This is another handy chart form McKinsey. It is very easy to feel like all you can do is cut costs right now, but the truth is, this is a great time to go after new customers if you have some resources.
Jim Collins has offered me no end of simple ways to describe complex issues to my consulting clients. His book are full of solid wisdom. I’m sure his next book will be no different, but for the moment I’m all about this article in the NYT about his methods. Genius – especially his hiring protocol.
Spend more time finding and selecting people. Learn about what makes someone successful in your organization. Get to the point where you can write it down and revise as needed.
90% of management is in the hire.
My favorite business models right now are the ones that really focus on a limited set of operations, chosen for a unique aggregating of external resources. That may be hard to visualize, initially, but this article from the Washington Post describes the phenomenon very well, including how technology has made it all that much more effective and agile.
It is relatively well known that GE, under Jack Welch and otherwise, has institutionalized the practice of outsourcing those operations that are not core to their offering. This changes constantly, based partly on what services are available or the logistics of accessing them or many other factors.
With consumer products, the engaged opinion of consumers should always be part of the product life-cycle. The internet provides nearly infinite opportunity to facilitate opinions from as diverse a consumer base as you wish to contact. There is no longer an excuse not to test market a product, or atleast aspects of a prouct, before burning resources on manufacturing or procurement. I have yet to come upon an example where consumers were engaged for their opinions and it backfired entirely. You may not want to publicize all your internet opinions because, honestly, some people are just crazy. Some demographic groups have crazy opinions that only get more balkanized by the oppurtunity to bash something (mob mentality translates all too well to the internet).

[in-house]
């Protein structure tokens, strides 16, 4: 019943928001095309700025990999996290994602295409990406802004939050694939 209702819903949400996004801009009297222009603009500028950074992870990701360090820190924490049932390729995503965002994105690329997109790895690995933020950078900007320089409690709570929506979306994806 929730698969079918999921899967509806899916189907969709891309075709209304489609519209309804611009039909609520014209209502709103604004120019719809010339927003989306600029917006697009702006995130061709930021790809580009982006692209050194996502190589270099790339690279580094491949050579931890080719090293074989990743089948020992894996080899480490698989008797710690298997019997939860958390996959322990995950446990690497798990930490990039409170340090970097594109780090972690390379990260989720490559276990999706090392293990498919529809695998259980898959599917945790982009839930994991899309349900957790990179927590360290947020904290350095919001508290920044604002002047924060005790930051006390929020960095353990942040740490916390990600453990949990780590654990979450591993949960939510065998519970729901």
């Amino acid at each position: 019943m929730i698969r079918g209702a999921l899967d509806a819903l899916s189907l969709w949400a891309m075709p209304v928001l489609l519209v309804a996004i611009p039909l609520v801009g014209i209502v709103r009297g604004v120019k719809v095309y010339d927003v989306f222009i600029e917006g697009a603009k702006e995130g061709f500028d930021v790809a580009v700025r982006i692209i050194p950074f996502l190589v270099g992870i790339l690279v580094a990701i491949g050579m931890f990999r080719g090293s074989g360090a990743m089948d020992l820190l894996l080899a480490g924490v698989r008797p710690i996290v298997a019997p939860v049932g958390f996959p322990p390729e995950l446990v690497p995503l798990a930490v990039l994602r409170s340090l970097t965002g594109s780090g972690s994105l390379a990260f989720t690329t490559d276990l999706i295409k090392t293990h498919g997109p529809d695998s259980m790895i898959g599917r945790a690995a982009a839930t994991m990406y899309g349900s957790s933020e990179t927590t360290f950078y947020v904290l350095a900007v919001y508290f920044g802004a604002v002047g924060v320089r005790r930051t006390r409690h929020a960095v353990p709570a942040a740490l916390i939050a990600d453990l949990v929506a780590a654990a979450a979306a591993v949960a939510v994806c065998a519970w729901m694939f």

I love when I find a resource that distills a common strategic question down to a few simple calculations. This article on doesn’t quite get to the paint-by-numbers status, but it does lay out a clear set of topics to consider when thinking about your product launch.
Vaporware or surprise attack?
So often your fortunes are dominated by things you cannot control, having a checklist of things that you can clearly make some predictions around should help minimize risks and allow you to make a decision with confidence.
“It’s not a clear-cut situation,” says Wharton marketing professor Jehoshua Eliashberg. “In pre-announcing, a company lets a competitor know what it’s up to. But what matters more is a company’s position in an industry. If a company is a dominant monopolist, it has reason to pre-announce because it doesn’t fear a competitive reaction. If the company is smaller, the negatives of announcing a product early outnumber the positives.”